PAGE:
In an interview with The Centre Square, Republican State Senator and bill sponsor Dennis Powers said he believed, “This is going to be model legislation.”

Georgia

Photo: Win McNamee, Getty ImagesPhoto: Win McNamee, Getty Images

Georiga’s state senate recently passed its own so-called anti-censorship bill earlier this year called SB 393. Like several other Republican states mentioned in this slideshow, Georgia lawmakers are attempting to classify social media companies (in this case those with more than 20 million monthly active users as “common carriers.”) By labelling these social media firms common carriers, Georgia’s law would prevent companies from censoring users based on their “viewpoints.” In effect, that would prevent companies from deleting, demonetising restricting, or “shadow banning,” content.

Mississippi

Photo: Rory Doyle, Getty ImagesPhoto: Rory Doyle, Getty Images

Mississippi is one of at least six states considering legislation that forces companies to provide transparency reports surrounding their content moderation decisions. As Politico notes, Texas and Florida’s anti-deplatforming laws incorporate these types of reports into their own texts. Mississippi’s version specifically is called the Social Media Accountability, Responsibility and Transparency Act of 2022. In addition to numerous carve-outs requiring social media companies to post their content policies, the bill also explicitly requires social media companies to include, “an annual transparency report on its website outlining actions taken to enforce the [content] policy.

California

People opposed to the sale of illegal drugs on Snapchat participate in a rally outside the company's headquarters to call for tighter restrictions on the popular social media app following fatal overdoses of the powerful opioid fentanyl in Santa Monica, California, June 13, 2022. (Photo: Ringo Chiu, Getty Images)People opposed to the sale of illegal drugs on Snapchat participate in a rally outside the company’s headquarters to call for tighter restrictions on the popular social media app following fatal overdoses of the powerful opioid fentanyl in Santa Monica, California, June 13, 2022. (Photo: Ringo Chiu, Getty Images)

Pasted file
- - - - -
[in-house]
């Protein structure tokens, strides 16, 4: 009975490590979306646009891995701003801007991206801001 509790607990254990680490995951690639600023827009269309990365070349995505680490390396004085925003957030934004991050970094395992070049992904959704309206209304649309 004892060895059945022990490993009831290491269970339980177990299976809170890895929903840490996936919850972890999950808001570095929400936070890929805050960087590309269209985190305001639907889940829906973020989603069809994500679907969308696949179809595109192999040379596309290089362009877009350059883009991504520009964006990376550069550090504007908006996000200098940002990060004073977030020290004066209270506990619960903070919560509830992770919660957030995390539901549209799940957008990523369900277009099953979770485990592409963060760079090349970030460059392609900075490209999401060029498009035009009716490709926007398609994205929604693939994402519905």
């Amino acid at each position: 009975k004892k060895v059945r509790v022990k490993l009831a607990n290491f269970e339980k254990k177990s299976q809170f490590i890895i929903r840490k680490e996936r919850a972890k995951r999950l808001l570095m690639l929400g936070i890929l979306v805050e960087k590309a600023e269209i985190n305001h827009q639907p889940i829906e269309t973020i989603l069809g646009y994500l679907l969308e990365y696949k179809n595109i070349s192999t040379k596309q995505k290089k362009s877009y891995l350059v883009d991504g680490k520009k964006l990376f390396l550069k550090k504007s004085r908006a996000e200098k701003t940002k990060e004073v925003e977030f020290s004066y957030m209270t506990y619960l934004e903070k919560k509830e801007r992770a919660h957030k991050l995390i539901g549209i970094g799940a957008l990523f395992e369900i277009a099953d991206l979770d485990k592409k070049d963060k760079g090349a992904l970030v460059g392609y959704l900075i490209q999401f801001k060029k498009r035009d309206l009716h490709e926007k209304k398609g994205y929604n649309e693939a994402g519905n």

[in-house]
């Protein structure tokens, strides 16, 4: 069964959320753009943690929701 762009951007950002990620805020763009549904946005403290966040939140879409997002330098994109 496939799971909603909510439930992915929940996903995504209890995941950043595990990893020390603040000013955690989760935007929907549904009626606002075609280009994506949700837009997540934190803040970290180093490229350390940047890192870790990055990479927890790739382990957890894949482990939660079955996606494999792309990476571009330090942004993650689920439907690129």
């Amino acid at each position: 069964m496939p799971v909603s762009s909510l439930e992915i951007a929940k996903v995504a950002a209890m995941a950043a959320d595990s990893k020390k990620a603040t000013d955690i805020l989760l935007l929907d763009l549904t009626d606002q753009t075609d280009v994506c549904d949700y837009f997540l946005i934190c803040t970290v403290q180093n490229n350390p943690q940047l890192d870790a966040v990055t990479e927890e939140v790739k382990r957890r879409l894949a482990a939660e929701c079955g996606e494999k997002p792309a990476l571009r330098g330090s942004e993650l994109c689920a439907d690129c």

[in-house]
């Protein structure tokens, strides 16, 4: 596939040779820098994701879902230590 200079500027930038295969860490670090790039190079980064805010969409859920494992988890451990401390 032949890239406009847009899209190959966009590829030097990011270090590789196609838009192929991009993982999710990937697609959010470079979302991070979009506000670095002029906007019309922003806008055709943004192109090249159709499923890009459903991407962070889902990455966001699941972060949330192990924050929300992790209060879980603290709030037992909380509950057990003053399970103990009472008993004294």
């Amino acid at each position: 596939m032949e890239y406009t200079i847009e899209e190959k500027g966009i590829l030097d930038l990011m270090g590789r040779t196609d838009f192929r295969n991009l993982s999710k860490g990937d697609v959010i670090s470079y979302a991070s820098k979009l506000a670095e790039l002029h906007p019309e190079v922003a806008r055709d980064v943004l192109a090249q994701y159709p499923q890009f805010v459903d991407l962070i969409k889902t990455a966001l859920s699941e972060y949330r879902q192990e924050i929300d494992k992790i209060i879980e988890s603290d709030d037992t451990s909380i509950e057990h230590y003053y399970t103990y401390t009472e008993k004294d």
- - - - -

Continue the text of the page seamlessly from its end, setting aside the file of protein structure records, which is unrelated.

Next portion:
California’s recently proposed bill would require social media platforms located within the state — which let’s be honest, is most of them — to develop a “policy or mechanism” to address content that constitutes “unprotected speech” under the First Amendment. An abstract of the Californian bill, formally called AB 1114, lists obscenity, incitement, and statements that “​​purport to state factual information that is demonstrably false,” as examples of unprotected speech.

That last carve-out ostensibly appears to zero in on combating misinformation and disinformation, though previous federal attempts to enact similar restrictions have faced challenges.

Minnesota

Photo: Al Drago, Getty ImagesPhoto: Al Drago, Getty Images

Unlike New York or Texas’ laws which are both explicitly attempting to use legislation to target certain types of speech, Minnesota is one of several states, including California, attempting to instead regulate social media companies’ algorithms. The end goal: prevent algorithms from specifically targeting minors. Under the state’s, HF 3724, bill, social media companies with more than 1 million account holders operating in the state are prohibited from using their algorithm to target users under the age of 18. Violating companies can face fines of $US1,000 ($1,388) per violation.

NetChoice, a common figure in the state social media law debates, spoke out against the bill saying, despite its stated attempt to target algorithms, that would in effect end up targeting speech. Other groups, like the Chamber of Progress, warned regulating algorithms would lead to the prioritising of less healthy content and could actually make the platforms worse for children.